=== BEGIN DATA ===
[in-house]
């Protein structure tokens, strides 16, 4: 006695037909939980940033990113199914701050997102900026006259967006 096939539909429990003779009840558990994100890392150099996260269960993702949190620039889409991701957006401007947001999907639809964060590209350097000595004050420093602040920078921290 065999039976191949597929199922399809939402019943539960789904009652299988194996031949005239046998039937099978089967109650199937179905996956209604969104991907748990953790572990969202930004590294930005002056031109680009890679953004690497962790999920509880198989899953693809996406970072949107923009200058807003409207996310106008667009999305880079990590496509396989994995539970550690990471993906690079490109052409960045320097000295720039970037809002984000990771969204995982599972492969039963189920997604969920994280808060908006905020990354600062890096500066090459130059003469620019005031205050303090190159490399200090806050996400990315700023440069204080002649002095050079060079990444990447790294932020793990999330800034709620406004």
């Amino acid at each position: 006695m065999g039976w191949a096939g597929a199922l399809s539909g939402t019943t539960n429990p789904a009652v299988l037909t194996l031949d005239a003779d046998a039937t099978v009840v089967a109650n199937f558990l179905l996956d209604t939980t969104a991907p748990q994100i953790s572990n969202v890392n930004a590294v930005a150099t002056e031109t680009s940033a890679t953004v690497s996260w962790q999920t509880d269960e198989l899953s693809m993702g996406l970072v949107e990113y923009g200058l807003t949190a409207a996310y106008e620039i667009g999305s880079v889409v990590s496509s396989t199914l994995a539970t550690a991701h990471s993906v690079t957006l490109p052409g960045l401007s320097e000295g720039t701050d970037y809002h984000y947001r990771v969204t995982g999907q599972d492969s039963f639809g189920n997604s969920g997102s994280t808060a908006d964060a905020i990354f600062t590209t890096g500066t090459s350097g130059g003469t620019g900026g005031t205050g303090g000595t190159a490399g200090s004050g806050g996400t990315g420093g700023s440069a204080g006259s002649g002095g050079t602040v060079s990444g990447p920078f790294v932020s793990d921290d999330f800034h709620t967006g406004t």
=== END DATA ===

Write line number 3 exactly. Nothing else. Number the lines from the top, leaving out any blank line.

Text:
């Amino acid at each position: 006695m065999g039976w191949a096939g597929a199922l399809s539909g939402t019943t539960n429990p789904a009652v299988l037909t194996l031949d005239a003779d046998a039937t099978v009840v089967a109650n199937f558990l179905l996956d209604t939980t969104a991907p748990q994100i953790s572990n969202v890392n930004a590294v930005a150099t002056e031109t680009s940033a890679t953004v690497s996260w962790q999920t509880d269960e198989l899953s693809m993702g996406l970072v949107e990113y923009g200058l807003t949190a409207a996310y106008e620039i667009g999305s880079v889409v990590s496509s396989t199914l994995a539970t550690a991701h990471s993906v690079t957006l490109p052409g960045l401007s320097e000295g720039t701050d970037y809002h984000y947001r990771v969204t995982g999907q599972d492969s039963f639809g189920n997604s969920g997102s994280t808060a908006d964060a905020i990354f600062t590209t890096g500066t090459s350097g130059g003469t620019g900026g005031t205050g303090g000595t190159a490399g200090s004050g806050g996400t990315g420093g700023s440069a204080g006259s002649g002095g050079t602040v060079s990444g990447p920078f790294v932020s793990d921290d999330f800034h709620t967006g406004t």